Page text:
India: Economy records slowest increase since Q1 2022 in Q4 2022
Activity softened in the fourth quarter, with GDP expanding 4.4% year on year (Q3: +6.3% yoy). Q4’s reading marked the softest growth since Q1 and undershot market expectations. The Q4 print was dented by a base effect: Compared with the equivalent quarter in 2019, GDP was 11.5% higher in Q4 compared to 9.3% higher in Q3. The Q4 reading means GDP has expanded 7.7% yoy so far this year, putting India on track for one of Asia’s fastest growth rates.
The downturn was driven by weakening growth in private consumption, fixed investment and exports. Private consumption increased 2.1% in the fourth quarter, which was below the third quarter’s 8.8% expansion. Fixed investment growth moderated to 8.3% in Q4, compared to 9.7% recorded in the previous quarter. Exports of goods and services growth fell to 11.3% in Q4, marking the worst reading since Q1 2021 (Q3: +12.3% yoy). Meanwhile, imports of goods and services growth moderated to 10.9% in Q4 (Q3: +25.9% yoy).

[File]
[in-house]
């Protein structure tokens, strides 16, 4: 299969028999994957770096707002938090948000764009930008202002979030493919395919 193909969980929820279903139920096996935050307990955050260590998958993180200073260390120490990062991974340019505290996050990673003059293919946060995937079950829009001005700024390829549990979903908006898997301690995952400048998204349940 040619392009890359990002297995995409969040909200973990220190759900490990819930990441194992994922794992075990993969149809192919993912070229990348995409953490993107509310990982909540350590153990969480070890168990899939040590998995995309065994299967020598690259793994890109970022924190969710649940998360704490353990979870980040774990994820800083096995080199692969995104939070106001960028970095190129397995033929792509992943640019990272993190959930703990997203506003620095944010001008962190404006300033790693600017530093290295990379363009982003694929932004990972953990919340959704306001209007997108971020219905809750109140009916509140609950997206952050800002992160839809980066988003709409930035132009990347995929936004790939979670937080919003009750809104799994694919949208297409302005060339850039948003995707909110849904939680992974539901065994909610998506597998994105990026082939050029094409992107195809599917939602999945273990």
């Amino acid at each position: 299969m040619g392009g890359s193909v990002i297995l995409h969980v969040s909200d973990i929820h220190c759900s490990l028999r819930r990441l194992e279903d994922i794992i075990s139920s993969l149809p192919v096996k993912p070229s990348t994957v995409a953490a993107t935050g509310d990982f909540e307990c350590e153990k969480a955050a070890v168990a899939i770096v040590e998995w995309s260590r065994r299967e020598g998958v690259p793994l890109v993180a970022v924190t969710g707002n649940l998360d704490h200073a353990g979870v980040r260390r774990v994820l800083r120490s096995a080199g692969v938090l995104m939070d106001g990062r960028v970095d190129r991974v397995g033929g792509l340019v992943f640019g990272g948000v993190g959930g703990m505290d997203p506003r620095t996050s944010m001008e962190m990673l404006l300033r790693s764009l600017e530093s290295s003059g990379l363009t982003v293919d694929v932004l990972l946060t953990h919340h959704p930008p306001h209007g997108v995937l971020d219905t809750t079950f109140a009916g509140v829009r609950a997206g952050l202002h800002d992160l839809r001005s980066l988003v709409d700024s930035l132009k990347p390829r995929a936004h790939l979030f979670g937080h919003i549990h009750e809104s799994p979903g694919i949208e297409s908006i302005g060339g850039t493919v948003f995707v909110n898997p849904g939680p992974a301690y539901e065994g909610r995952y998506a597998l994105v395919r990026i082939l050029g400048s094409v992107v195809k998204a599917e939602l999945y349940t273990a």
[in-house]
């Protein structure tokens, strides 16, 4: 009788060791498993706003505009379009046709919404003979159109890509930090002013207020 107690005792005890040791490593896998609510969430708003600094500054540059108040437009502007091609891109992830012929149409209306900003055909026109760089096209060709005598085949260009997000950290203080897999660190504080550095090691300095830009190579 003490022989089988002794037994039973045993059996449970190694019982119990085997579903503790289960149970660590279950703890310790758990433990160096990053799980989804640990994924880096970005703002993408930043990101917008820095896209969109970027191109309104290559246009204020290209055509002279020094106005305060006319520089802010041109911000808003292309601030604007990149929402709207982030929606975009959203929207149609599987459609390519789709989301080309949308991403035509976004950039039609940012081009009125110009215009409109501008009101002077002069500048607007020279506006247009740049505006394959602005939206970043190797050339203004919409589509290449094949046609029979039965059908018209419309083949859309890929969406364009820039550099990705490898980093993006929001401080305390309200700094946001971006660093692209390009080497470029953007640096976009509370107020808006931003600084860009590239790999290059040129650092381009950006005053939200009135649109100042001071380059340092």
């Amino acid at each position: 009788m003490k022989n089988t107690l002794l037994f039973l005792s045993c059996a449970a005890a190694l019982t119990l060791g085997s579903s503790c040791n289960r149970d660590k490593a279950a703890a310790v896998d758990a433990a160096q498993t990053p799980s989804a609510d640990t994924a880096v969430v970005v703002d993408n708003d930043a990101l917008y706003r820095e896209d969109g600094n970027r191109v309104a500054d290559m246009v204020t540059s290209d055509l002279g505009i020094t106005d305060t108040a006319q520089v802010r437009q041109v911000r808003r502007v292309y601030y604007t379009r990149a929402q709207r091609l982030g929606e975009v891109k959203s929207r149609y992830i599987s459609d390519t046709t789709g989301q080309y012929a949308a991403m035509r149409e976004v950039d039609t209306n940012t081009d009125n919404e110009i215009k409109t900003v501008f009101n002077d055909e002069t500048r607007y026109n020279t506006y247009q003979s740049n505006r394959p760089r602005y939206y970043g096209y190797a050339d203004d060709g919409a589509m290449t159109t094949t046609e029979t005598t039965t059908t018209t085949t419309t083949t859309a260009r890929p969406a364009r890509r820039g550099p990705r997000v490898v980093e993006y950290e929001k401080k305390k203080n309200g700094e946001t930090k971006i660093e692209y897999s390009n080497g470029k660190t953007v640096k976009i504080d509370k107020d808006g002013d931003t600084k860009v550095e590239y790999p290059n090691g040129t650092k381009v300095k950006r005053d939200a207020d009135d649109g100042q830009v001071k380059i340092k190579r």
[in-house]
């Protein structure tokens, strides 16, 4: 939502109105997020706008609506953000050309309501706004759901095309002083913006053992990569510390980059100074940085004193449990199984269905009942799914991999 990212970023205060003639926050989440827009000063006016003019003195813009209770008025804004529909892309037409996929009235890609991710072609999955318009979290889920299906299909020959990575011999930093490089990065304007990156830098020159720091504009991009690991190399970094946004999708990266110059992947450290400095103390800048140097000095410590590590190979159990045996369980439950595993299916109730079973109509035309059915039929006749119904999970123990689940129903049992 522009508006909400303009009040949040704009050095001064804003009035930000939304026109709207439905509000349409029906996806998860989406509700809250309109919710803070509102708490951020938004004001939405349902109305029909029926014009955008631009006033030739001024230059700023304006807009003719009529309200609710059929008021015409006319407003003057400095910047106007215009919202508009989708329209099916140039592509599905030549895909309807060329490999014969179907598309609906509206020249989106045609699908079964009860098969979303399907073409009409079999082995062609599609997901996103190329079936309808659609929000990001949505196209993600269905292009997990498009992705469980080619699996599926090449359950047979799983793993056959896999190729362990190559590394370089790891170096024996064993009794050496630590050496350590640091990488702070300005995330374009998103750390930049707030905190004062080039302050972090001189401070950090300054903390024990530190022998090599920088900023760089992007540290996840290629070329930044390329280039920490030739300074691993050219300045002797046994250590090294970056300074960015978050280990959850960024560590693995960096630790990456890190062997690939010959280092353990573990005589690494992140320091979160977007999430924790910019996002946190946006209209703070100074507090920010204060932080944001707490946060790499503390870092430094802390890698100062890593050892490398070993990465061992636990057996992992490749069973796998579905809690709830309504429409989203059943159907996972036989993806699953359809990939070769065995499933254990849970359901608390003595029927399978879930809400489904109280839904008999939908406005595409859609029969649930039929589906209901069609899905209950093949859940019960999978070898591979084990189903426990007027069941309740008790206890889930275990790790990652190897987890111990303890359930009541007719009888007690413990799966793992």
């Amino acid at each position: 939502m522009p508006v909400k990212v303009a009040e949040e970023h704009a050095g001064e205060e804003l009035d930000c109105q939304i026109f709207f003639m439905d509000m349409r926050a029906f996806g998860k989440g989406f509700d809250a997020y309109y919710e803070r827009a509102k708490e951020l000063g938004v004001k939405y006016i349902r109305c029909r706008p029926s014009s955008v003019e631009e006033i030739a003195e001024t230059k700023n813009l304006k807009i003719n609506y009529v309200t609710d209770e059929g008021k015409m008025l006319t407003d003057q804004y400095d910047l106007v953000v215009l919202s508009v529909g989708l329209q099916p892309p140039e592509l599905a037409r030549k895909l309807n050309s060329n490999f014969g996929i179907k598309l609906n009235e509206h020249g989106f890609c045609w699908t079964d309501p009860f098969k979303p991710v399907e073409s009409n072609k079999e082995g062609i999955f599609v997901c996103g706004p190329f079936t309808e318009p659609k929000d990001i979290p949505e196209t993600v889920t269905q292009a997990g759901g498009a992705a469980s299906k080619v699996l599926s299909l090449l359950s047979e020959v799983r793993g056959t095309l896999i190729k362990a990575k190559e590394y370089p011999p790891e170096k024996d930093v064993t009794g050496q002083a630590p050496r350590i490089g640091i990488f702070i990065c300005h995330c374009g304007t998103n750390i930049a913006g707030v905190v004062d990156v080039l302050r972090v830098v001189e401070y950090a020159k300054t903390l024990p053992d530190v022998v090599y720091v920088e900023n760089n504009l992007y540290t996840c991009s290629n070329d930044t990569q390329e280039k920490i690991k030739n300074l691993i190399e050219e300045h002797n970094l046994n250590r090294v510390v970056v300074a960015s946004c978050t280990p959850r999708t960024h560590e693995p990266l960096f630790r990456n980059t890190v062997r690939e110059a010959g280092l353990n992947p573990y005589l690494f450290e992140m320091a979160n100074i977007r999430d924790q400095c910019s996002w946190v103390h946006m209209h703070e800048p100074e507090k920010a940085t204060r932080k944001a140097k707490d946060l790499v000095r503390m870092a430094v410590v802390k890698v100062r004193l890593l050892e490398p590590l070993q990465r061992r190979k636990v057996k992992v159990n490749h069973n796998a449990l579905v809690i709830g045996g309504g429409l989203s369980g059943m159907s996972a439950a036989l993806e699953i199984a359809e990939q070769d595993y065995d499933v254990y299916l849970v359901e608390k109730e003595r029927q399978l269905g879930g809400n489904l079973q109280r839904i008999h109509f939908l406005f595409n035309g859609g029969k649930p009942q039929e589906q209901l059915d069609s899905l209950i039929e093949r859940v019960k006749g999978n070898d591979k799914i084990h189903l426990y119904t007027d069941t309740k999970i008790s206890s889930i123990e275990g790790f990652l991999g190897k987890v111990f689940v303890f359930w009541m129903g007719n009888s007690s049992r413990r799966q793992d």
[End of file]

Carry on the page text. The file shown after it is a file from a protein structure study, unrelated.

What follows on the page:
More positively, government consumption dropped at a softer pace of 0.8% in Q4 (Q3: -4.1% yoy).
Our panelists expect GDP growth to remain roughly stable in Q1 2023 and grow thereafter. The Reserve Bank of India appears unlikely to hike any further, and inflation is likely to trend downward. These developments bode well for domestic demand.
Analysts at ING were optimistic about the outlook:
“India is well placed to outperform many of its Asian peers in the short term, given its very low trade dependency on China compared to the rest of the region. It may also be capitalising on some of China’s current problems, offering an alternative destination for foreign investment as multinational firms look to spread their supply chain risks while remaining in the region.”
Analysts at the EIU commented:
“The slower pace of GDP growth reflects seasonality and base effects rather than a palpable loss of growth momentum; it ties in with our expectation of GDP growth averaging 3.5-4% in the second half of 2022/23. We expect pent-up consumer demand to dissipate gradually in 2023/24.”